The Senate confirmed Elena Kagan to the Supreme Court Thursday, handing the Obama administration a political victory in an otherwise tumultuous year and installing only the fourth woman to serve on the bench.
Kagan, the solicitor general and a former dean of Harvard law school, was confirmed by a vote of 63 to 37 after a freewheeling confirmation process that focused as much on the broader role of the Supreme Court as on the nominee herself. Republicans and Democrats sparred over the authority of the court in protecting the rights of individuals and in curbing the expansion of the federal government. In an attempt to allay Republican fears that she would be an “activist” judge, Kagan cast herself as an advocate of “judicial modesty.”
Democrats who praised Kagan before her confirmation Thursday hewed closely to that line as well.
“Solicitor General Kagan demonstrated an impressive knowledge of the law and fidelity to it. She spoke of judicial restraint, her respect for our democratic institutions, and her commitment to the Constitution and the rule of law,” Senator Patrick Leahy, Democrat of Virginia and chairman of the Judiciary Committee, said in remarks on the Senate floor.
Stephanie Schriock, the president of EMILY’s List, called Kagan a “trailblazer for women,” whose confirmation brings “us that much closer to a day when the court reflects true gender parity.” And earlier on Thursday, Justice Ruth Bader Ginsburg hailed Kagan’s impending confirmation as a landmark achievement that would enrich the demographic makeup of the court. “To me, it’s one of the most exhilarating developments,” Ginsburg told The Associated Press.
The historic nature of Kagan’s confirmation, though, was overshadowed in part by a contentious ruling in federal court Wednesday that invalidated California’s voter-approved ban on same-sex marriage, which now seems all but certain to reach the Supreme Court. Commentators and legal observers have scoured Kagan’s thin paper trail as a law professor, legal adviser to the Clinton White House and solicitor general to divine how she might vote in the case.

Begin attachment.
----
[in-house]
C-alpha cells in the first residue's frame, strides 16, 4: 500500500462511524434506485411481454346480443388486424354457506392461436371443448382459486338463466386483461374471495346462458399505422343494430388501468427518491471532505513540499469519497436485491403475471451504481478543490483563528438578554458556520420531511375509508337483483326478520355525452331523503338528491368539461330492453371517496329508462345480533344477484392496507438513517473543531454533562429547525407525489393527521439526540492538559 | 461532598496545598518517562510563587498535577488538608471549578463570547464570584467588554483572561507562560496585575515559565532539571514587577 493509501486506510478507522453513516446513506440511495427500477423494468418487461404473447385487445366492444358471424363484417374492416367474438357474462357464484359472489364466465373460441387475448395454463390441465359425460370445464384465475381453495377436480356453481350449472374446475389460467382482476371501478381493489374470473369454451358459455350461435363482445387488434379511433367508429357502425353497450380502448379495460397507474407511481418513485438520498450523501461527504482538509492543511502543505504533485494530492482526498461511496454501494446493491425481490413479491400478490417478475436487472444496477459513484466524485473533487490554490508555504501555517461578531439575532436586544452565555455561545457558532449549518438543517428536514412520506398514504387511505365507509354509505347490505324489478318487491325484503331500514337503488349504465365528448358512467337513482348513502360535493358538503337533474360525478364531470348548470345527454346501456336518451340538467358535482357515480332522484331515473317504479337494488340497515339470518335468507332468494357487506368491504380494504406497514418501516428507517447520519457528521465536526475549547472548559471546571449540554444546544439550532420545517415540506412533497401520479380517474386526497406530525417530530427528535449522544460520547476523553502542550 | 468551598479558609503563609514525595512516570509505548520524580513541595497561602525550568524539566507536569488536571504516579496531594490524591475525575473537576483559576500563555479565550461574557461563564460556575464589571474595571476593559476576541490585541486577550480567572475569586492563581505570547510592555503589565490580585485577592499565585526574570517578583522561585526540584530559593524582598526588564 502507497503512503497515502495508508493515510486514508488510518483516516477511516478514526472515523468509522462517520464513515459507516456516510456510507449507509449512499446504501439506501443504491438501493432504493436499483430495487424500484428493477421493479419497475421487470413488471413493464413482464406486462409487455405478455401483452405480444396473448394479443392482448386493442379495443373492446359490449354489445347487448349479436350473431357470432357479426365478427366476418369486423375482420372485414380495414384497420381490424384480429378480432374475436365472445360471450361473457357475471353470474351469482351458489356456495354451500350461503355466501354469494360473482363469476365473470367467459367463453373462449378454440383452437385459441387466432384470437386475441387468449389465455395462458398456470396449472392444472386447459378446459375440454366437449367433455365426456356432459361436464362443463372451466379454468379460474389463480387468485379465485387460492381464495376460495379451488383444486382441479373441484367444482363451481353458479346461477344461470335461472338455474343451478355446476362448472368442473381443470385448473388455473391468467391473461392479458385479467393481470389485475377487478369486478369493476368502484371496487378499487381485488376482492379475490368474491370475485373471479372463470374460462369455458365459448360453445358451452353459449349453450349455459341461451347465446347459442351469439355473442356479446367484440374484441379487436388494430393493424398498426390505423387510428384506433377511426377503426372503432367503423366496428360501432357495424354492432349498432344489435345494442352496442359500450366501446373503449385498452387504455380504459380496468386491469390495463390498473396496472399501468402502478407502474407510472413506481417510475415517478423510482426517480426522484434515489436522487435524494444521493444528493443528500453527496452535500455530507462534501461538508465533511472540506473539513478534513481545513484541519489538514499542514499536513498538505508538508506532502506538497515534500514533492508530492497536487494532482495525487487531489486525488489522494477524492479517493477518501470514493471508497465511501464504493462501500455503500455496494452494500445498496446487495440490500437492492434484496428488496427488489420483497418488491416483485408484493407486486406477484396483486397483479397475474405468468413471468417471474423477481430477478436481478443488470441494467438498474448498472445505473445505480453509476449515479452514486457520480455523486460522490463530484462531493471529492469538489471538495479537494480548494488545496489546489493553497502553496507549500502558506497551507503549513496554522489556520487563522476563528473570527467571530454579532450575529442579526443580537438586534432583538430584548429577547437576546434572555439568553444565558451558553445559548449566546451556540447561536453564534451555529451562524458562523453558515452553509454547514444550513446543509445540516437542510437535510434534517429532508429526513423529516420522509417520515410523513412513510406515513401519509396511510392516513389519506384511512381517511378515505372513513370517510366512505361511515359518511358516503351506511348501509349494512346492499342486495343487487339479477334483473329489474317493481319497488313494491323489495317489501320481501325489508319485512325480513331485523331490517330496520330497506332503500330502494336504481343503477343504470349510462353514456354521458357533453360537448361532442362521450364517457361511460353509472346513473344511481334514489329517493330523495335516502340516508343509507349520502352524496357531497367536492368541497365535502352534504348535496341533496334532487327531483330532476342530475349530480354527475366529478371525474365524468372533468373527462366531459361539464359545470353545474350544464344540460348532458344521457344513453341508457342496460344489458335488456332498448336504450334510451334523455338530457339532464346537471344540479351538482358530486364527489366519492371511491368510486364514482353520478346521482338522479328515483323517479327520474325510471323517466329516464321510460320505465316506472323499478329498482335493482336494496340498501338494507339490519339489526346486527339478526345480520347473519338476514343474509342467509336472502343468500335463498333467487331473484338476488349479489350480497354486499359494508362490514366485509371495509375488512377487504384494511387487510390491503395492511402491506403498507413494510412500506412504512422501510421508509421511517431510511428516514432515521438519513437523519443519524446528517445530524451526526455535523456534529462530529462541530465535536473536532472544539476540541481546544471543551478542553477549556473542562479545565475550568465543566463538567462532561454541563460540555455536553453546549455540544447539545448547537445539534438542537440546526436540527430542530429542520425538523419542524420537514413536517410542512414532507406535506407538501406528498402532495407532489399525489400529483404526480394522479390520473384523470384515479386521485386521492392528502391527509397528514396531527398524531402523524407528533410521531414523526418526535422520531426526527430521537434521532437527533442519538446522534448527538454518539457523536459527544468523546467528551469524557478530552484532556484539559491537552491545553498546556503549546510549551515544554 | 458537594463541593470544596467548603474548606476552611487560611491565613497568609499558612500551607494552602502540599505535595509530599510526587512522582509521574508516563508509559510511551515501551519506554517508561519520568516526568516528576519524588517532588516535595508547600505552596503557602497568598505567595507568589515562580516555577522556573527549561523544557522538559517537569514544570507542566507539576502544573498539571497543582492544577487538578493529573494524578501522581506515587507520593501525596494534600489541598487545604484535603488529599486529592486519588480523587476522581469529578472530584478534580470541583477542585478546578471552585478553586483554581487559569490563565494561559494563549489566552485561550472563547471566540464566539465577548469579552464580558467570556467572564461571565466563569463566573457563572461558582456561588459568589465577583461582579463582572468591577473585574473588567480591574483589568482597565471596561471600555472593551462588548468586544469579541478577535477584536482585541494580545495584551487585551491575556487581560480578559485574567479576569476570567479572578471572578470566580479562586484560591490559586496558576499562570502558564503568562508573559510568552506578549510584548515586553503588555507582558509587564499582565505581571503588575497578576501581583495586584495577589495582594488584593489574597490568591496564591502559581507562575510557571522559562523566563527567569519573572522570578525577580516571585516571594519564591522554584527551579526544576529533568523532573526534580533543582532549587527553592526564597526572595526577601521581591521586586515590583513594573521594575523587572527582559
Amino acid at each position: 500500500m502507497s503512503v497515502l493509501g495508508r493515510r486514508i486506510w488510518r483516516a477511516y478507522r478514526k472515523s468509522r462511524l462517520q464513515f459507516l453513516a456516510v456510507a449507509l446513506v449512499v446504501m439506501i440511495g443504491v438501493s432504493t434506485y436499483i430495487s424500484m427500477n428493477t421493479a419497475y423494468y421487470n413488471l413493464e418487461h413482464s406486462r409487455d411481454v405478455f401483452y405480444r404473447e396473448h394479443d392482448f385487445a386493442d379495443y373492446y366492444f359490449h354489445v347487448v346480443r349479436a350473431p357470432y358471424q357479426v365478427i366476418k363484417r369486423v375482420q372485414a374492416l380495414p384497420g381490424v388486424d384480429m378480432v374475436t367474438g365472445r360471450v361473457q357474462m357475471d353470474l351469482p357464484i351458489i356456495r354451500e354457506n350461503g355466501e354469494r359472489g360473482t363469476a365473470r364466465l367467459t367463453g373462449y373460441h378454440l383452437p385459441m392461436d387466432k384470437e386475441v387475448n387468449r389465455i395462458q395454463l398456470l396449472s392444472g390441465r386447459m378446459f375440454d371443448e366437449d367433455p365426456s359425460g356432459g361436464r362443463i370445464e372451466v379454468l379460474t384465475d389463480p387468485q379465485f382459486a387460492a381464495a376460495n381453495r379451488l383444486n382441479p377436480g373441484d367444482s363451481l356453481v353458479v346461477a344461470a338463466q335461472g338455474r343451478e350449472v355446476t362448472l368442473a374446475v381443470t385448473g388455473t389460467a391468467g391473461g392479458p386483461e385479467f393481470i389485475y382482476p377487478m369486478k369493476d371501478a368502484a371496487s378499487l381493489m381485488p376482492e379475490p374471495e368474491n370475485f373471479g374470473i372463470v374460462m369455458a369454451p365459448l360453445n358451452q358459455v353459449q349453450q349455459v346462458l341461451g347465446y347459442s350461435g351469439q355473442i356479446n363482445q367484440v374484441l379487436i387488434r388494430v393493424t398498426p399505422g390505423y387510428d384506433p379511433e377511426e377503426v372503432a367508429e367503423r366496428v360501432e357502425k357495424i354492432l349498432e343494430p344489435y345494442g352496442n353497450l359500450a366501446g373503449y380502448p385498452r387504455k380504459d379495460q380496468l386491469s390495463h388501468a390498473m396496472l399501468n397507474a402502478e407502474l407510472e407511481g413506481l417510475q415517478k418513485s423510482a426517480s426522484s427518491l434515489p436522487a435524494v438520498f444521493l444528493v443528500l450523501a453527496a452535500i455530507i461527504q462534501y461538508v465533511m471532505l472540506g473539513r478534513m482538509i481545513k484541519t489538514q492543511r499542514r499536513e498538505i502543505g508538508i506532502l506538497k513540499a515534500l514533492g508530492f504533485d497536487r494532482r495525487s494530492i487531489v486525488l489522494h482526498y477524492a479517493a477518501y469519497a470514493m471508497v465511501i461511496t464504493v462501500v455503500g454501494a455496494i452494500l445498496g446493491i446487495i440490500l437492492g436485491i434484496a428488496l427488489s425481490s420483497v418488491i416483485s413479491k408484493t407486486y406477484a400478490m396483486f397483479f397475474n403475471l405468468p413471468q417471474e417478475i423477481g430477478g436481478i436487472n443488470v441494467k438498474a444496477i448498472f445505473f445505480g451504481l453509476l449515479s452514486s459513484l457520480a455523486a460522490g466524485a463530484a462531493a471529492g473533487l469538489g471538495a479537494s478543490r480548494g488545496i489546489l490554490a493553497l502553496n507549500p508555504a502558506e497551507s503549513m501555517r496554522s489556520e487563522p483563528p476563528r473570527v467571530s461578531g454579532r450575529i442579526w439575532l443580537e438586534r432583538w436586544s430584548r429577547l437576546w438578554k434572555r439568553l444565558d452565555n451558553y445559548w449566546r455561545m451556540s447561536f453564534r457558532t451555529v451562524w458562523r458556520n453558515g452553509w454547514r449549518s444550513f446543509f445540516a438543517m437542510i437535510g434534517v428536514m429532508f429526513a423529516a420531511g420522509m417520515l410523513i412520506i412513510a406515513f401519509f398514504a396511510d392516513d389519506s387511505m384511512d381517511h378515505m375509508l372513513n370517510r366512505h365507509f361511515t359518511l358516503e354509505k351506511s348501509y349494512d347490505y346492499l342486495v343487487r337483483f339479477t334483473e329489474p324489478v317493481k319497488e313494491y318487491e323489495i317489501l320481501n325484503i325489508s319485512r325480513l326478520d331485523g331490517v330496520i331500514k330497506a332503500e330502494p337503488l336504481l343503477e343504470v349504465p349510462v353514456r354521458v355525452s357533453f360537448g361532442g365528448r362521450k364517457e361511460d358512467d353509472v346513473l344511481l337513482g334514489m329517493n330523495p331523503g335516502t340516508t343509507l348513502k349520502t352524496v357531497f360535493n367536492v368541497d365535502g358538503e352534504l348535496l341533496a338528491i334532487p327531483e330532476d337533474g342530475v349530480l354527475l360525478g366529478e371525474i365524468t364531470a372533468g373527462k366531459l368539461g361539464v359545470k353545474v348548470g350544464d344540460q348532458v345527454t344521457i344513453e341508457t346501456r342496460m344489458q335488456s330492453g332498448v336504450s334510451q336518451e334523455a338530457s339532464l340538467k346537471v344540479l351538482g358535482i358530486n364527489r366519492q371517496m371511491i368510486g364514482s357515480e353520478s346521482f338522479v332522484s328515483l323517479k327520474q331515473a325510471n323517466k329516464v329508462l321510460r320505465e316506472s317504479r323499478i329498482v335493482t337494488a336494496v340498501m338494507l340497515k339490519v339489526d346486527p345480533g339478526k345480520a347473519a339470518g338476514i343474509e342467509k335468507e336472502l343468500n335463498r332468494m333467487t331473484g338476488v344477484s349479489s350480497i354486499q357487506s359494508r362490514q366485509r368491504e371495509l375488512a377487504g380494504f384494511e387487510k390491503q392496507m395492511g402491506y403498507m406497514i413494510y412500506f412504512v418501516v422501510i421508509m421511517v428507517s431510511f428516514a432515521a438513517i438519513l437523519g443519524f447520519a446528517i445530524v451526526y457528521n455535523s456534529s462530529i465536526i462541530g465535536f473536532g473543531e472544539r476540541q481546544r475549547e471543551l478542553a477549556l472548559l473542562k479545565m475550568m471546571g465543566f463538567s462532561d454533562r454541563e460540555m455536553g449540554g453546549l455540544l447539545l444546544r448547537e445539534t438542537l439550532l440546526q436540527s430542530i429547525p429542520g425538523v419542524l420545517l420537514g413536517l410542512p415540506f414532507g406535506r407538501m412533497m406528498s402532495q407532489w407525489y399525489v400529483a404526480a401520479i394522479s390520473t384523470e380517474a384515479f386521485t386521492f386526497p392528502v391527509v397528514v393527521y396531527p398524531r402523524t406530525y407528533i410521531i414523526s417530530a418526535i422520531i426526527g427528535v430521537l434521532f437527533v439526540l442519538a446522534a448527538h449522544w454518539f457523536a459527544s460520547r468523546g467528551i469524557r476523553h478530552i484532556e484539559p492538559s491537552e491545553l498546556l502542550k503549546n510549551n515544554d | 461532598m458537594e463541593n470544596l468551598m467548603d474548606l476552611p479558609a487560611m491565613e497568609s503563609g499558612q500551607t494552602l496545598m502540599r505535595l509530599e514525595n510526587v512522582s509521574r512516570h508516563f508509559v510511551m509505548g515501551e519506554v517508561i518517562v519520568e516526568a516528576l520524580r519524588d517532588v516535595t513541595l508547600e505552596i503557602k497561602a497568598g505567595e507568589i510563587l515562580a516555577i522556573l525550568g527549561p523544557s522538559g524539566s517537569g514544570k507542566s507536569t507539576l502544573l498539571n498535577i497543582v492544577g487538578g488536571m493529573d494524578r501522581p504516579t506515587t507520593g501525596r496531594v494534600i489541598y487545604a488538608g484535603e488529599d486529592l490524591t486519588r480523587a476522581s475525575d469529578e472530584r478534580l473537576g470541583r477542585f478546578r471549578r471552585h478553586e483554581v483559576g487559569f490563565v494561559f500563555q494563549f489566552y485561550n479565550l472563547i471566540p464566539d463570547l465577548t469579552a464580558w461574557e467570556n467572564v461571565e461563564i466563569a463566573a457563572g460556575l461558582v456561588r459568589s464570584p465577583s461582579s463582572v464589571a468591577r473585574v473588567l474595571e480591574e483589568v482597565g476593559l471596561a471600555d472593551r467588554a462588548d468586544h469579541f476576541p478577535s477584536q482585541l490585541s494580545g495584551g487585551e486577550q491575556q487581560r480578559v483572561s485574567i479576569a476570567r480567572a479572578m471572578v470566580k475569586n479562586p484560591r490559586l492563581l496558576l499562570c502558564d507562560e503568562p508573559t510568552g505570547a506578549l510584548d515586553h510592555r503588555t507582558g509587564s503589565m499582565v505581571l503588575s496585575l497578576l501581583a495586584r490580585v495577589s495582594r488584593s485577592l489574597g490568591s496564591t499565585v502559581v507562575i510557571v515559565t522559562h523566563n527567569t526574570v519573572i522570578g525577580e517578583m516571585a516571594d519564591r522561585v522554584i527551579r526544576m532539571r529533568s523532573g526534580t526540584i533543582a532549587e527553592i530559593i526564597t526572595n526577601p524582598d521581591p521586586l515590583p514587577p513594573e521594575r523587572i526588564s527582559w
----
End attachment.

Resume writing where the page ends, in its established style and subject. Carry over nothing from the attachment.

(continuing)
Early in the confirmation process, for example, gay rights advocates were alarmed by a statement Kagan had made after her nomination as solicitor general in 2009. Asked during an exchange with the Senate Judiciary Committee if the Constitution guaranteed a right to same-sex marriage, Kagan replied, “There is no federal constitutional right to same-sex marriage.” Later, Kagan said she meant only that the courts had not yet interpreted the Constitution as guaranteeing same-sex couples the right to marry.
Kagan has also said, for example, that she opposes the military’s “don’t ask, don’t tell” policy, which bars gays and lesbians from serving openly in the armed forces. But in questioning before the Judiciary Committee earlier this year, Kagan said that, as solicitor general, she had sought “to vigorously defend all statutes, including the statute that embodies the ‘don’t ask, don’t tell’ policy.”
Some activists and legal scholars fear that the same principle might apply to her view of California’s ban on same-sex marriage, especially if she follows through on her vow to exercise “judicial restraint.” Kagan’s apparent deference to the political process could override her personal opposition to a ban on same-sex marriage, the thinking goes. As Kagan said in her testimony before the Senate Judiciary Committee in June: “I don’t think courts are all there is in this government.”
Still, most of the country’s leading LGBT rights organizations have welcomed Kagan’s nomination to the Court, and they reiterated their support for her confirmation on Thursday. Joe Solmonese, president of the Human Rights Campaign, pointed to Kagan’s fierce opposition to the “don’t ask, don’t tell” policy as the dean of Harvard law school, and praised her promise of a “fair shake for every American” as an implicit commitment to LGBT equality.
“We commend the Senate for confirming Solicitor General Elena Kagan to the Supreme Court,” Solmonese said in a statement. “She has demonstrated an understanding of the need for equality for all Americans and her record indicates she may be more familiar with how laws and policies affect the LGBT community than any previously confirmed justice.”